There is a community of kindred spirits who congregate every year at the San Diego Comic Con. I joined back in 1982, when the con was still a relatively minor cultural phenomenon, and was immediately accepted into the ranks of cartoonists, writers, publishers and fans despite my inexperience and lack of any accomplishments.
There were many who helped to mentor me through my infancy, but one that always stood out was George Clayton Johnson.
You may not recognize the name, but chances are you know his works. He was the co-writer of the futuristic novel and movie, Logan’s Run. His original story was the basis of the Rat Pack adventure, Ocean’s Eleven. He was responsible for numerous classic Twilight Zone episodes including A Penny For Your Thoughts, A Game Of Pool, Kick The Can and Nothing In The Dark. He wrote The Man Trap for the original Star Trek series.
He would always seek me out at San Diego to give me his latest signed collection of stories, which I still cherish. And I wasn’t the only one. There are many who count George as a major influence in their careers and lives.
I had hoped to reconnect with him this year, after being absent from the convention scene for far too long, but it was not to be. George passed away last night at the age of eighty-six.
There have been numerous tributes to him on social media, and many have used to his own words to eulogize him. In the episode Nothing In The Dark, an old woman hides away in a crumbling tenement, afraid to leave the building. She has seen death lurking in the shadows. She has watched as he moves through the crowded streets, and seen his cold touch take the unwary to their grave.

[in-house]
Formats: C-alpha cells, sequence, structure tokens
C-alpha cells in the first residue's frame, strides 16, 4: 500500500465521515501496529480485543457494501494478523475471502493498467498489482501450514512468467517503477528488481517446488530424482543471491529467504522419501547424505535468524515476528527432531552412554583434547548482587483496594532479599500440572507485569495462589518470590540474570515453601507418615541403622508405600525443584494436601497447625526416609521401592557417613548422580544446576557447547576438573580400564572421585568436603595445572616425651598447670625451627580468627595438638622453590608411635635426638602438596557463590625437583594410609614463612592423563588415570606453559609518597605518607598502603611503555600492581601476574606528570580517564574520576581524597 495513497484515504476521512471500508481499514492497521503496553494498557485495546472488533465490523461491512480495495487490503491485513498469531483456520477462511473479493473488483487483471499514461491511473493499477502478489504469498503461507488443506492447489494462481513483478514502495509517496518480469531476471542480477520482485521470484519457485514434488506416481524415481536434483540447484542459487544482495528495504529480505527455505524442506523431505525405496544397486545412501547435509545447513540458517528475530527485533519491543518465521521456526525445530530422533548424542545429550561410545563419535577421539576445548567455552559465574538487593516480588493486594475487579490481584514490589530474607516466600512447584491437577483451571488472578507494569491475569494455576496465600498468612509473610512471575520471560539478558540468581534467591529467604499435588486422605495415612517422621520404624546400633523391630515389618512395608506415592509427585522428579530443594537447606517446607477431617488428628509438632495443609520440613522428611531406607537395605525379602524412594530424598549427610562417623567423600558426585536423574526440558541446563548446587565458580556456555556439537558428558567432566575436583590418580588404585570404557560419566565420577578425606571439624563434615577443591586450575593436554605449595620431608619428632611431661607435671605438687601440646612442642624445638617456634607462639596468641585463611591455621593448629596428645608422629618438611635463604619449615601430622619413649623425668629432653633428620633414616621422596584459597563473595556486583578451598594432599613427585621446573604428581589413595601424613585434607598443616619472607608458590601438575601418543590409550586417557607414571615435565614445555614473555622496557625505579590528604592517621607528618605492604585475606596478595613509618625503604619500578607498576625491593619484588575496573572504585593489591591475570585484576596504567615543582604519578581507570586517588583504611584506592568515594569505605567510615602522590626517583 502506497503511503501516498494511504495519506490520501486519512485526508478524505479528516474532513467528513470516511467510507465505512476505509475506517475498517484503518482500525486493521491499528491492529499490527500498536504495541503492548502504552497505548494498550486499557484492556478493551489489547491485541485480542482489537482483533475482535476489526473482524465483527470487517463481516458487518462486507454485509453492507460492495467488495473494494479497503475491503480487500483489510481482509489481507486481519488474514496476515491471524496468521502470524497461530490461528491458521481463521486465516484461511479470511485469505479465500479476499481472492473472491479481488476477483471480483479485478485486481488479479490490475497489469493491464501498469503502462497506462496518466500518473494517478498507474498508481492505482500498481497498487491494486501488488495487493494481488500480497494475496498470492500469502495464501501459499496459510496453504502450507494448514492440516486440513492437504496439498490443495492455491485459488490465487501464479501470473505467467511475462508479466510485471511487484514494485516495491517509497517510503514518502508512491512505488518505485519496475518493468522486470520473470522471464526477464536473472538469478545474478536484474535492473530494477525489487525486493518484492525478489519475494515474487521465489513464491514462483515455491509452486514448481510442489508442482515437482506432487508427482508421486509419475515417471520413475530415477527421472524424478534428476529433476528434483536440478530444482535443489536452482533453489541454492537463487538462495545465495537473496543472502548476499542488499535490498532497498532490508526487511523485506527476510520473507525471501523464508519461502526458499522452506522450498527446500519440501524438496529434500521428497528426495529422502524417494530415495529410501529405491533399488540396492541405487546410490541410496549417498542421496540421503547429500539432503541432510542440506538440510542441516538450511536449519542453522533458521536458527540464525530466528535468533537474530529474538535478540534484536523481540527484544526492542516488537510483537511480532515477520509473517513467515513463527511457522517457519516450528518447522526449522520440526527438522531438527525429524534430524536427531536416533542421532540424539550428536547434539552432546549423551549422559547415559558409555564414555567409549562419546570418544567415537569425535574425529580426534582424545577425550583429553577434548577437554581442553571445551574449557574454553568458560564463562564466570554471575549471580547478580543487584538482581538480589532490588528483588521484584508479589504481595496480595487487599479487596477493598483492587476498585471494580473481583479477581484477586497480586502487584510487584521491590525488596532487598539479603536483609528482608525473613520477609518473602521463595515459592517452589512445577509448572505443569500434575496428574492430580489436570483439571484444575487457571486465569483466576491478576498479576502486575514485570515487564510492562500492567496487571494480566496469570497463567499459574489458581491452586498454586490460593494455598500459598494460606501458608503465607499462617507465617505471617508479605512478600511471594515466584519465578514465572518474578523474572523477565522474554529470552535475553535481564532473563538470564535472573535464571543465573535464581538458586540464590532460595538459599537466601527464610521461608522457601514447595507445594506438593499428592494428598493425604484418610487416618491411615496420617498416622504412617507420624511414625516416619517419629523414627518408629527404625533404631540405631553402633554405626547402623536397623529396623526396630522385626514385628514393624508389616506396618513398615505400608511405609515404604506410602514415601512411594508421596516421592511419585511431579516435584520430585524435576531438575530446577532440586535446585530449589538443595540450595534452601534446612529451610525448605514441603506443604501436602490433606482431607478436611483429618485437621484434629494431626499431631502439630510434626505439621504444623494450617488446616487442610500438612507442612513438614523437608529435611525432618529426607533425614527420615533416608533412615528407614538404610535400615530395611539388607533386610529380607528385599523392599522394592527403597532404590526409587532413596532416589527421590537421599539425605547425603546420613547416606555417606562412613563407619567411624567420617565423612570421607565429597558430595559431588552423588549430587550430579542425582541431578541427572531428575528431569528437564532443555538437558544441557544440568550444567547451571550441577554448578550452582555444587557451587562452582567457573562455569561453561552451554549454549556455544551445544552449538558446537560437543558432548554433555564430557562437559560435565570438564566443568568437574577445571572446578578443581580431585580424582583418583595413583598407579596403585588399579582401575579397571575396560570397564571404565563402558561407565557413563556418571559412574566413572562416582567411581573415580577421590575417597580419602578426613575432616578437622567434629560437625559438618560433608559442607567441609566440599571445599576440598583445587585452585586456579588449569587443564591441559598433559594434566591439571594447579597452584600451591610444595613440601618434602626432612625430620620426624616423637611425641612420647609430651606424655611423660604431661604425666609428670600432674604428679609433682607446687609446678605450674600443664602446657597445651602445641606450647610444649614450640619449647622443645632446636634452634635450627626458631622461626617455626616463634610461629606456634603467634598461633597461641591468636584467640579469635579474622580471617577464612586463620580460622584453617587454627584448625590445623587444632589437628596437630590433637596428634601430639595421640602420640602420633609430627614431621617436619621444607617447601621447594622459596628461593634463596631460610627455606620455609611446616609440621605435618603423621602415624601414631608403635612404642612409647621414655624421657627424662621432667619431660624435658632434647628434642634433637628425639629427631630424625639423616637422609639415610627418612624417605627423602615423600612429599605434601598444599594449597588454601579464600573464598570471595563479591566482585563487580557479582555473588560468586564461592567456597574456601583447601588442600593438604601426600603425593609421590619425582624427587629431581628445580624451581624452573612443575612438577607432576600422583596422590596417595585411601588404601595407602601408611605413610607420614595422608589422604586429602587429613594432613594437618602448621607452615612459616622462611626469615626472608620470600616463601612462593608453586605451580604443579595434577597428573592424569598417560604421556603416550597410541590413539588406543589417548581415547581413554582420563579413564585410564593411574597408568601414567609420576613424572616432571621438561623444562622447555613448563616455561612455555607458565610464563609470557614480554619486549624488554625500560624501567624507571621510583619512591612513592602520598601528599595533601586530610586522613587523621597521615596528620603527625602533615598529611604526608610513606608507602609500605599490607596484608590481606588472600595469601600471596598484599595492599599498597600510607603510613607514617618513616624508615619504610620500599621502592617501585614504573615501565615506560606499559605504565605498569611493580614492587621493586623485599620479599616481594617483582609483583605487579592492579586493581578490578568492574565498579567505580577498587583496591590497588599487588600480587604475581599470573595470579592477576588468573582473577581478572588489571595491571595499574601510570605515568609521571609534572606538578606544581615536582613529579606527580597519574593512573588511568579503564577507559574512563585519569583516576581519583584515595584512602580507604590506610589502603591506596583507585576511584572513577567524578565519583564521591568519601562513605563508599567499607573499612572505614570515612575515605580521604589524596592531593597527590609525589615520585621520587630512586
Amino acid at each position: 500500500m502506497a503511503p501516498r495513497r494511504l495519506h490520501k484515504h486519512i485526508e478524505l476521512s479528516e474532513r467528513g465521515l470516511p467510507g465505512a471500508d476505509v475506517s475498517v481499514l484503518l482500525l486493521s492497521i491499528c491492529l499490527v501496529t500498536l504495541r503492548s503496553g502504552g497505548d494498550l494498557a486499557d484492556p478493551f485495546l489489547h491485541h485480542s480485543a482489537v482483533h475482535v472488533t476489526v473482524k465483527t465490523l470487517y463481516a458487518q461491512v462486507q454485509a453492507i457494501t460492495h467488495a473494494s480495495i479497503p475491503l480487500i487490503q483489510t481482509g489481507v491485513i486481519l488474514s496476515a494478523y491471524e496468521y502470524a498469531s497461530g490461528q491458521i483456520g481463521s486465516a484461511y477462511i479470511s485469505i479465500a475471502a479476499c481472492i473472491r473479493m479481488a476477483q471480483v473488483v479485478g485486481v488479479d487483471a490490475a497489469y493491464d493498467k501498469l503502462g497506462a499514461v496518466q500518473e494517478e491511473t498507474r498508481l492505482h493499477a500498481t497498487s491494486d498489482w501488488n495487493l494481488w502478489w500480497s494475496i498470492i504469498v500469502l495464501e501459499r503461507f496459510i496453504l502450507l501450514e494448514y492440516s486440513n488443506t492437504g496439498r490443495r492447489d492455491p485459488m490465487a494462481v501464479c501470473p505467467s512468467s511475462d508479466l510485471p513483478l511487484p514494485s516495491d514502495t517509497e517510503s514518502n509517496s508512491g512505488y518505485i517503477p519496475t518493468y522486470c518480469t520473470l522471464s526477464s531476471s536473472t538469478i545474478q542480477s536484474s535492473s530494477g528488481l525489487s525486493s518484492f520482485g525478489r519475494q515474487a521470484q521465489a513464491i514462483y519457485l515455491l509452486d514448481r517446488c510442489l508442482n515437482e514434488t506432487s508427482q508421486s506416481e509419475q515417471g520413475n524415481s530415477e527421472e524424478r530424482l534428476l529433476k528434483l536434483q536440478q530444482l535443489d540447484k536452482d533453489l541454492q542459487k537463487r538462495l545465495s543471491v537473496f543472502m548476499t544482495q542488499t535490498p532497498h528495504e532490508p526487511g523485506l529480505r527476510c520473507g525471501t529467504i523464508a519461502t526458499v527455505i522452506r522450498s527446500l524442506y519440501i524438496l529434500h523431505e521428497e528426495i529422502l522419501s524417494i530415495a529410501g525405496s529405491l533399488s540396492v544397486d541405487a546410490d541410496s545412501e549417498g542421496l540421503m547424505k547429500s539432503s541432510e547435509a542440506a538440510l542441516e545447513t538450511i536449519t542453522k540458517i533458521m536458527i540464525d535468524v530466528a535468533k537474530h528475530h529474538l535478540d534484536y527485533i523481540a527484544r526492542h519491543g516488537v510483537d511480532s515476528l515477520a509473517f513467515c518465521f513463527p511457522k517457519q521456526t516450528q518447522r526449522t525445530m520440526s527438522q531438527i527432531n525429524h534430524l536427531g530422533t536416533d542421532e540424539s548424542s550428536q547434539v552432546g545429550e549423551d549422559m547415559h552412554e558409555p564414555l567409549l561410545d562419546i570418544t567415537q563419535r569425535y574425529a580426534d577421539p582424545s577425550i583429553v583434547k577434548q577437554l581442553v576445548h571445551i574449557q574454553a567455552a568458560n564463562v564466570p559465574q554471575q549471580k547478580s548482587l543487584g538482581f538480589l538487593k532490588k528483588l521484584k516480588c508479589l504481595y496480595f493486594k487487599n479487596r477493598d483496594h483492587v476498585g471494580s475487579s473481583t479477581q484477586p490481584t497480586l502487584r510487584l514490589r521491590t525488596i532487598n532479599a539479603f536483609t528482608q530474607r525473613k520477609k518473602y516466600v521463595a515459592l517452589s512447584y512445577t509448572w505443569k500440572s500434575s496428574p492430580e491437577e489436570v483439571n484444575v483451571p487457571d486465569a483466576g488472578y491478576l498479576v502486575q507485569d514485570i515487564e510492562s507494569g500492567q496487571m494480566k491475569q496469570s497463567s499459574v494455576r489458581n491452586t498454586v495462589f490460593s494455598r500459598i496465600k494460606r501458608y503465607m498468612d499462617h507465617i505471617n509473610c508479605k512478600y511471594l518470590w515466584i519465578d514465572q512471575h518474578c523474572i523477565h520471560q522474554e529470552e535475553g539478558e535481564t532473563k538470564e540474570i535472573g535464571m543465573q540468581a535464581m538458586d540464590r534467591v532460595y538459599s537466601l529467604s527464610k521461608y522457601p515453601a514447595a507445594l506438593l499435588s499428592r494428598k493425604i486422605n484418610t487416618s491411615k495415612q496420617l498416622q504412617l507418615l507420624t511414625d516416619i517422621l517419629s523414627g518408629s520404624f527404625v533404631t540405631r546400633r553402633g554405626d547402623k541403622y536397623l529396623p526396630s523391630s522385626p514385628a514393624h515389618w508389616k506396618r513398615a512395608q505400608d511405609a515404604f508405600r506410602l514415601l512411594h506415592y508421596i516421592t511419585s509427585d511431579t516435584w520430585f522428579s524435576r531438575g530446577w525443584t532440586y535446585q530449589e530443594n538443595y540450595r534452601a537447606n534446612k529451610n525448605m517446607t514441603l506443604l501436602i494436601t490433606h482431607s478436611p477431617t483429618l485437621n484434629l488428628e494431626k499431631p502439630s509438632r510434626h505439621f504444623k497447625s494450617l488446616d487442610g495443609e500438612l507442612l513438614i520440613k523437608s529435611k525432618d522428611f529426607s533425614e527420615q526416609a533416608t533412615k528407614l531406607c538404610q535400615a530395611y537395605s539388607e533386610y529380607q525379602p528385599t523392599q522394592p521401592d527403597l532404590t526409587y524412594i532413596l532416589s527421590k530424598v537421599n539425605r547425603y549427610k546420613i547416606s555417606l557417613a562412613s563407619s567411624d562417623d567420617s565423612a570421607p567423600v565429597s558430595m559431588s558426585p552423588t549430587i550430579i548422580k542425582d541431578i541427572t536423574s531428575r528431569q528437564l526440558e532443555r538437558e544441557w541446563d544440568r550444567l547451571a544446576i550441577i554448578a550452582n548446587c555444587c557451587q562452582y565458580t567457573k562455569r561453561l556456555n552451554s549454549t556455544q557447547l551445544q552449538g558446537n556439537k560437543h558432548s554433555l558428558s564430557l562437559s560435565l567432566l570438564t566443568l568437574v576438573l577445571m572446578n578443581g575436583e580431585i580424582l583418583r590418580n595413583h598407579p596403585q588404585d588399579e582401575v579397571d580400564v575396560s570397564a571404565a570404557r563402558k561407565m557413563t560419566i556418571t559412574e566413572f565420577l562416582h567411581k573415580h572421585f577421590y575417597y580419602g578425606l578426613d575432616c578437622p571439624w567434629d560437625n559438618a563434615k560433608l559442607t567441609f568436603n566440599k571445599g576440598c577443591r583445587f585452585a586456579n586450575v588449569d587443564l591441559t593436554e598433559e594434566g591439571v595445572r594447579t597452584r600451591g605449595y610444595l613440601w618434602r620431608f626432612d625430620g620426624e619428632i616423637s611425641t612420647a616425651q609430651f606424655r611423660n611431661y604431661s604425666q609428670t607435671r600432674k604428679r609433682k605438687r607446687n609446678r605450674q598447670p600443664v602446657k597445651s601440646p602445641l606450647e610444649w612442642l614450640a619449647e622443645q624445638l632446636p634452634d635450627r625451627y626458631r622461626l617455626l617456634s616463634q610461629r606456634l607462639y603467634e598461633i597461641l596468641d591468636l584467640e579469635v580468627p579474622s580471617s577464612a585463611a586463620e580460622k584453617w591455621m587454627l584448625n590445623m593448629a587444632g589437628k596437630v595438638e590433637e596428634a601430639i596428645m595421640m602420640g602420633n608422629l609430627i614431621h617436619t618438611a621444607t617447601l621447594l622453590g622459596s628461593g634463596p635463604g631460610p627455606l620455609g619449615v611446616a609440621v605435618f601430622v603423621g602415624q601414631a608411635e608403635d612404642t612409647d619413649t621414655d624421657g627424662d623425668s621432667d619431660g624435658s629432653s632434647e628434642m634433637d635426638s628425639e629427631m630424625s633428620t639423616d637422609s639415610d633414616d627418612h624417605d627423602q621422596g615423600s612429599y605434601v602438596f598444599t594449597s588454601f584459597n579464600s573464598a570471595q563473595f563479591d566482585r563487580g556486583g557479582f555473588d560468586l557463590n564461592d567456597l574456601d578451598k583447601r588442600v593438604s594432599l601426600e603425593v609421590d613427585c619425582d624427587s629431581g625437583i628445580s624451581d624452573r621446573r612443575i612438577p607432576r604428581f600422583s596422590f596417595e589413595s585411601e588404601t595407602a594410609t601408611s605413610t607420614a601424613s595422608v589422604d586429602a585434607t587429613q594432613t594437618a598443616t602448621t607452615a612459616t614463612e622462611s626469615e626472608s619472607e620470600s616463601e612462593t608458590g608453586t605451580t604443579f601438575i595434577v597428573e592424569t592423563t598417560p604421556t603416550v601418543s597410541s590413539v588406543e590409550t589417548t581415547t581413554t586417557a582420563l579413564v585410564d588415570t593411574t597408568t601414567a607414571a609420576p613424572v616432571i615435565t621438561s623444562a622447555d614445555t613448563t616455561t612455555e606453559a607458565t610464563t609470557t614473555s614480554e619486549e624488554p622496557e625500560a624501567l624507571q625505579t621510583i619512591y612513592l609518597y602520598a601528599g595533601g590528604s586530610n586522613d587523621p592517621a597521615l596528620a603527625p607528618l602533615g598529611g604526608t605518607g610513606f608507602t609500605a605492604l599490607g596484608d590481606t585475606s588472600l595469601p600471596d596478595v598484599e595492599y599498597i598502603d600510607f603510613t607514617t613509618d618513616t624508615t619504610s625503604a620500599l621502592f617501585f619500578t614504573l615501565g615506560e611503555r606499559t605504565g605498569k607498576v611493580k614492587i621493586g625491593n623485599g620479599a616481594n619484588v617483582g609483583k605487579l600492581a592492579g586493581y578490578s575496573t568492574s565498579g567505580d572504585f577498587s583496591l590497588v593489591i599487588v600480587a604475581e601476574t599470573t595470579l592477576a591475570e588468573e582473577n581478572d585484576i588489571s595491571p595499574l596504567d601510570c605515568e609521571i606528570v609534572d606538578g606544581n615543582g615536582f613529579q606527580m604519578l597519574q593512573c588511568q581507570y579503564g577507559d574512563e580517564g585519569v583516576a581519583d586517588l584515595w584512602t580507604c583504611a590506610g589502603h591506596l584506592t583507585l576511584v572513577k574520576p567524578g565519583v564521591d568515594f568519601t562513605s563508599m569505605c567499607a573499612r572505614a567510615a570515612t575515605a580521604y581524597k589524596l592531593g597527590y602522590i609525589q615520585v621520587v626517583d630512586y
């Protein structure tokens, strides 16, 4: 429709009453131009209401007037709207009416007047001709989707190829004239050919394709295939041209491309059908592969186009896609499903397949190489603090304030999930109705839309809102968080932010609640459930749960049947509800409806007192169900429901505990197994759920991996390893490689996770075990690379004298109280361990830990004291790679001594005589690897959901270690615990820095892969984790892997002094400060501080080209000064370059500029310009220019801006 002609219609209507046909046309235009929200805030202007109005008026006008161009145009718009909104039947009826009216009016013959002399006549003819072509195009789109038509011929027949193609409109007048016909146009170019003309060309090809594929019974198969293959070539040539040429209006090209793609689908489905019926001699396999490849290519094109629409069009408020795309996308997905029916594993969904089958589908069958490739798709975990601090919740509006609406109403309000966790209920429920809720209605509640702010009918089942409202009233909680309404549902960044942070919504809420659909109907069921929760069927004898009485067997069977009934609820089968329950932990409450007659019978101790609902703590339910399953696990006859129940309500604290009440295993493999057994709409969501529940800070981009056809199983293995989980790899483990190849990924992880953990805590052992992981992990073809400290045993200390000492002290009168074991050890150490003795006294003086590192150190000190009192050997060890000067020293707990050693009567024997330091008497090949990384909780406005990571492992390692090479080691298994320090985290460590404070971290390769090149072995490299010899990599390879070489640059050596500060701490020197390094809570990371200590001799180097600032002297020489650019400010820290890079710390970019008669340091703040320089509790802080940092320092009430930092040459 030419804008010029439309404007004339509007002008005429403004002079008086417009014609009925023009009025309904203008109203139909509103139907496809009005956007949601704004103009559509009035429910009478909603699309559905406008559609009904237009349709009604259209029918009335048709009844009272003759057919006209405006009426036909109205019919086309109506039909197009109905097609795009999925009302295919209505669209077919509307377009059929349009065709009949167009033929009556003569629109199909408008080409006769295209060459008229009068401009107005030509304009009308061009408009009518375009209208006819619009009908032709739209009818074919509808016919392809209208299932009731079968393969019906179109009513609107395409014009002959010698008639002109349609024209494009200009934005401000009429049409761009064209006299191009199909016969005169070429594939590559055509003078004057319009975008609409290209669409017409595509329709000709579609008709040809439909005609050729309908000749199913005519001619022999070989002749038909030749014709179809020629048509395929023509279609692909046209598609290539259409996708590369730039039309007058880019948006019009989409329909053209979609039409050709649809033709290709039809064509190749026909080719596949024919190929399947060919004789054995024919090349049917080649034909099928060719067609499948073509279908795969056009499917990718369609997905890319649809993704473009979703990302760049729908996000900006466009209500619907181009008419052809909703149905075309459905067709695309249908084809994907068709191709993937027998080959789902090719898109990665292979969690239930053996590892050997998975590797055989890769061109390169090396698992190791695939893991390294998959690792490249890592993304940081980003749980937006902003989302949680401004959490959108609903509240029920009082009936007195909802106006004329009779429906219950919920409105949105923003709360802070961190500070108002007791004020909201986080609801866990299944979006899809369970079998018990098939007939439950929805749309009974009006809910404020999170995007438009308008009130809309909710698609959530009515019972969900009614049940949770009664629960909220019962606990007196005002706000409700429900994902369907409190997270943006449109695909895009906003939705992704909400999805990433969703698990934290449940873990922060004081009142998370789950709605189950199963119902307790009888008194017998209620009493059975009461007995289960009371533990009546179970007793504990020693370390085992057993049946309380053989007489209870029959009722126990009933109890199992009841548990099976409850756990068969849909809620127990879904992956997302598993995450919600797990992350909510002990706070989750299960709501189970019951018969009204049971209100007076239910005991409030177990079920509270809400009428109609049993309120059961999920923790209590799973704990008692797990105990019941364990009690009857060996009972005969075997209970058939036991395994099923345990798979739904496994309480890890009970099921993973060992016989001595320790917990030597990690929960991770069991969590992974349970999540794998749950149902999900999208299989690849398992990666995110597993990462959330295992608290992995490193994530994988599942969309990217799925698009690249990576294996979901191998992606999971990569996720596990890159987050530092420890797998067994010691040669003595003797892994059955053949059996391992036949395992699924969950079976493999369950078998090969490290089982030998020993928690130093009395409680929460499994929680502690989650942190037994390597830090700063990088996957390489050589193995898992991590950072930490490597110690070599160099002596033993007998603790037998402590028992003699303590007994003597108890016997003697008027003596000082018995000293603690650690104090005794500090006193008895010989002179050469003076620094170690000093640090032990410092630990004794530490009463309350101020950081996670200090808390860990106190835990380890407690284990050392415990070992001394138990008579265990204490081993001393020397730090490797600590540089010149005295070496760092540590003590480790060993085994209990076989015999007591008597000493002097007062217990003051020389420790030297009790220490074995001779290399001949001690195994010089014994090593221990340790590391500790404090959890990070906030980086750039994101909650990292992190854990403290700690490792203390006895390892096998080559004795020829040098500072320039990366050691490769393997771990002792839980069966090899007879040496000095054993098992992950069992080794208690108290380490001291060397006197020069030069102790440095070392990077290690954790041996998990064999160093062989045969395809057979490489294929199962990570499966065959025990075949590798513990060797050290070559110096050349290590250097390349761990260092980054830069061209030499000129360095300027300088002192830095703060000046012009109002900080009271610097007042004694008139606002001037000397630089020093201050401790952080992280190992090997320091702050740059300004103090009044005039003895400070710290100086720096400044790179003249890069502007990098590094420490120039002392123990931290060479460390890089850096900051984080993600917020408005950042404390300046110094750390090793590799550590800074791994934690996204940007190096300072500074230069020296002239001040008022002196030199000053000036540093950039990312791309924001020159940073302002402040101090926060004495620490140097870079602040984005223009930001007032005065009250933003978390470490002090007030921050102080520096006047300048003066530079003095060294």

No one believes her, and even though she has been served with an eviction notice she refuses to let anyone into her apartment for fear that the deceiver will come for her.
But then she hears a gun fight between a police officer and a criminal. The officer (played by Robert Redford) lies wounded outside her door, begging her to help him. She spurns his request at first, but eventually relents and brings him in from the freezing cold.
And as she feared, he is Mr. Death. As he takes her hand, he comforts her with these words…
You see. No shock. No engulfment. No tearing asunder. What you feared would come like an explosion is like a whisper. What you thought was the end is the beginning.
Best wishes on your new beginning, my friend.
(Photo by Craig Calman)
Loved Logans Run…the novel….even though I saw it 8 times the movie wasn’t nearly as good. They never are.
George actually died on Christmas day, 12/25/2015. Earlier reports were incorrect.
Yes, apologies for that. There must have been ten or more posts on Facebook that said he passed on the 22nd. I left town before I could could correct the date. (I don’t do social media on vacation.) George was so loved by his legions of fans and friends that many were overeager to praise him, reality be damned. I’m sure he would have enjoyed outfoxing Mr. Death one last time, however brief.